Be Up For It!
Winter carping should be seen as a campaign. Any clues such as sightings can be carried through to your next session but, to spot these clues you must be out there, whatever the conditions. Many anglers only grace the banks during a mild spell with South West winds. I have more confidence during spells of high pressure. Sunny days and freezing cold nights have been good conditions in which to angle for me, but the long and short of it is that a bite can occur in almost any conditions, provided the lake isn’t completely frozen. I have even caught from under the ice so no session is entirely hopeless. Even a blank can be seen as a chance to introduce some bait.
Those that need to be catching regularly may need to change to an easier venue. I am happy to fish through the winter for the chance of one really special capture. A lot of the big fish waters have a rock hard reputation in the winter by I’ve never really worried about that. Plenty of lakes produce very little simply because nobody is fishing them. With a bit of luck and some keen observation you might just locate that holding area that nobody else has found.
If you fancy embarking on a winter campaign, do it and see it through. Get some decent thermal clothing and a proper sleeping bag and you’ll be surprised how comfortable bank-side life can be. If you aren’t really up for it you may well be better to hang up the rods, stay at home earning some brownie points, recoup and start again in the spring.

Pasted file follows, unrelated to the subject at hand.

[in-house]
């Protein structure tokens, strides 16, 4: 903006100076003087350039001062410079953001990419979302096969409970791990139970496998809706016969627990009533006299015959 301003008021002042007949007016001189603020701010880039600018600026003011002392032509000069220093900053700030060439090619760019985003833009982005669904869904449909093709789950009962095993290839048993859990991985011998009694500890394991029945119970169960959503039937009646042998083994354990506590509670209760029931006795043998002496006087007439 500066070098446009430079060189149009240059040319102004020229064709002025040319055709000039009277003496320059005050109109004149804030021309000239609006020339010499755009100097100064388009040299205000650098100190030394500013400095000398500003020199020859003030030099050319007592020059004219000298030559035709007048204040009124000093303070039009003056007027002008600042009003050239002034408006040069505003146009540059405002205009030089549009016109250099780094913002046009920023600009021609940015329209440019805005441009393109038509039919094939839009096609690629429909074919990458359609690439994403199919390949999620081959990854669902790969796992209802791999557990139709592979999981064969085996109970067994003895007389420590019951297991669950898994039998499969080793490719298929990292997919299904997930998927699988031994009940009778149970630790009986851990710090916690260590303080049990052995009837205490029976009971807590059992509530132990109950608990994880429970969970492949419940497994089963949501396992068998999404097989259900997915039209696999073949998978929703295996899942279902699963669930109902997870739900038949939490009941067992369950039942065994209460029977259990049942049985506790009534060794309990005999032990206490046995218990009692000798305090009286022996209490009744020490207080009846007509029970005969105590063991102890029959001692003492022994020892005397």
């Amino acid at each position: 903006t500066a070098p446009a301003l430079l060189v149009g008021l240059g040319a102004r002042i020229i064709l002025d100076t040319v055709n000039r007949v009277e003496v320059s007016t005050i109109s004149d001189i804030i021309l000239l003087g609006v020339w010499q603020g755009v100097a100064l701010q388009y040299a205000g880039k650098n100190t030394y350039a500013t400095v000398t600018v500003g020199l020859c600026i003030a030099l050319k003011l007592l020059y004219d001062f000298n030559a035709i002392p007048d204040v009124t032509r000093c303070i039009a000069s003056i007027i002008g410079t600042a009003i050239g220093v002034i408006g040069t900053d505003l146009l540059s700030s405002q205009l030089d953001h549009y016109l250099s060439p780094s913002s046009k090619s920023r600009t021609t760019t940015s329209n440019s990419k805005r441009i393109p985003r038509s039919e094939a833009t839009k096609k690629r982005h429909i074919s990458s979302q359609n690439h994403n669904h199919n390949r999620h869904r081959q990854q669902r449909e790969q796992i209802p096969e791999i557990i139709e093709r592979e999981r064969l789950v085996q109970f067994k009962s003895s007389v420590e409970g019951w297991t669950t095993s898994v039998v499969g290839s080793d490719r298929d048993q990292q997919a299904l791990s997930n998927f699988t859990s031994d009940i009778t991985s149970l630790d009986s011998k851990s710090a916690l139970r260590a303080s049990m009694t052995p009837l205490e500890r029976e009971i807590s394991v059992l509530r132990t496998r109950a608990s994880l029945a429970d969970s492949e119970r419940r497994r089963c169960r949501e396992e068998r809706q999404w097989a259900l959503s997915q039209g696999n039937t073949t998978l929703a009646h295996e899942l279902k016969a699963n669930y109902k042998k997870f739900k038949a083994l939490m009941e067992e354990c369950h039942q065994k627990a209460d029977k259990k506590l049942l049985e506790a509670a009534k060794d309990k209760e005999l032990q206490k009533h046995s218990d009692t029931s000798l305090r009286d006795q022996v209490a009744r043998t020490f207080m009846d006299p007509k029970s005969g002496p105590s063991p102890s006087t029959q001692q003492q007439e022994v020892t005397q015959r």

Ring The Changes At Different Ranges
When fishing blind, in the absence of sightings, it can be a good idea to fish the rods at a variety of ranges. There is normally more room to spread them left and right so you can cover large amounts of water. Once any pattern emerges such as captures or liners you can then put all the rods at the right range. Keep altering hook baits until something produces. A change from a yellow pineapple to an orange tutti can make all the difference. The third rod that many waters allow after November can be used to try something different such as a stringer, PVA bag or zig rig. Just one capture on something outside the norm could be the catalyst for many more.
Stiff Hook Links
I tend to use stiff hook lengths at this time of year – the reasons for this are twofold. The first is that, with less weed growth about, the lake bed is more likely to be conducive to using this type of presentation especially in the deeper areas that I target. Secondly, but more importantly, cold water Carp are not so likely to be involved in competitive feeding. They are moving around less and generally picking at odd baits so I want a rig that is difficult for them to eject.
Although I prefer small leads these days I find big leads to be more suitable during the cold. I often find myself fishing at greater range than in the summer and I require a lead that allows me to fish at various distances, should a fish show away from the spots I am fishing. In addition conditions are often windier and a big lead will be less susceptible to being blown off course. Bigger leads will also be much easier to feel down in a crosswind.
Spare Baited Rigs
The vast majority of my winter captures have been during the hours of daylight. I therefore feel it is advantageous to keep my baits in the water for the maximum time. A spare rig, baited, balanced and ready for action can be clipped on in an instant saving a lot of time after a capture or when recasting. Maximising potential bite times can bring extra captures and although it might only be fifteen minutes per rod per day over the course of three months that will add up to a significant amount of effective angling.
That is it for my top ten tips for catching winter Carp. I would just like to finish off by saying that winter carping can be just as rewarding as any other. Enjoy it!